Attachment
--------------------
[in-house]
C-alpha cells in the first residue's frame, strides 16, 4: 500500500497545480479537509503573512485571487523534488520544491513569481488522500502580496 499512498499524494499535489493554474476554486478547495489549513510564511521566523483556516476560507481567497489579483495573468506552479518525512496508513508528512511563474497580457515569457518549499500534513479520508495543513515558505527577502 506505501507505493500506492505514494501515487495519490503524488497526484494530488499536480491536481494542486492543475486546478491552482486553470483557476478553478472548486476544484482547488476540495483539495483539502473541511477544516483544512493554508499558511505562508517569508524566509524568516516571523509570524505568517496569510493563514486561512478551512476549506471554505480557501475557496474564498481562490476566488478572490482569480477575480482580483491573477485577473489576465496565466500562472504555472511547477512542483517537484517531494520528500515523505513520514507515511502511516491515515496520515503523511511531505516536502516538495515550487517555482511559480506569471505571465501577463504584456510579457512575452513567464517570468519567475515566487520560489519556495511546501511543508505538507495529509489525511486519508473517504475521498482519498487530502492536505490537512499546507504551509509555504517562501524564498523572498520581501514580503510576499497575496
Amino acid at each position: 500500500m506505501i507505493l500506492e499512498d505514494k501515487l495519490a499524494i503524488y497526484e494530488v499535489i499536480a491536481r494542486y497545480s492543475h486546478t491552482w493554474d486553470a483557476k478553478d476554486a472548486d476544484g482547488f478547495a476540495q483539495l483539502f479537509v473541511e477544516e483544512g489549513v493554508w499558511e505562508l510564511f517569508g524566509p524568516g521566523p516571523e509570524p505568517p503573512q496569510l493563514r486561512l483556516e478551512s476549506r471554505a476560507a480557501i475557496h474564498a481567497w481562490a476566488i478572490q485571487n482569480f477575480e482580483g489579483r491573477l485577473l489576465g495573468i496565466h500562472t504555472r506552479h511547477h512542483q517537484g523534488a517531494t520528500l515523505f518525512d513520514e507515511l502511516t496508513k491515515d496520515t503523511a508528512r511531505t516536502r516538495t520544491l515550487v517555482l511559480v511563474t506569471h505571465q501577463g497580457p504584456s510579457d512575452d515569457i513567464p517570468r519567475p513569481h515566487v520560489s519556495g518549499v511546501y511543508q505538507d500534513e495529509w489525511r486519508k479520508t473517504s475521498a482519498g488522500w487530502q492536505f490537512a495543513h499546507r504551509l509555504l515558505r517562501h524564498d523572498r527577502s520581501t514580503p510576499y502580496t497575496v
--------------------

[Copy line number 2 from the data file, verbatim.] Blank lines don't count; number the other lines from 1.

C-alpha cells in the first residue's frame, strides 16, 4: 500500500497545480479537509503573512485571487523534488520544491513569481488522500502580496 499512498499524494499535489493554474476554486478547495489549513510564511521566523483556516476560507481567497489579483495573468506552479518525512496508513508528512511563474497580457515569457518549499500534513479520508495543513515558505527577502 506505501507505493500506492505514494501515487495519490503524488497526484494530488499536480491536481494542486492543475486546478491552482486553470483557476478553478472548486476544484482547488476540495483539495483539502473541511477544516483544512493554508499558511505562508517569508524566509524568516516571523509570524505568517496569510493563514486561512478551512476549506471554505480557501475557496474564498481562490476566488478572490482569480477575480482580483491573477485577473489576465496565466500562472504555472511547477512542483517537484517531494520528500515523505513520514507515511502511516491515515496520515503523511511531505516536502516538495515550487517555482511559480506569471505571465501577463504584456510579457512575452513567464517570468519567475515566487520560489519556495511546501511543508505538507495529509489525511486519508473517504475521498482519498487530502492536505490537512499546507504551509509555504517562501524564498523572498520581501514580503510576499497575496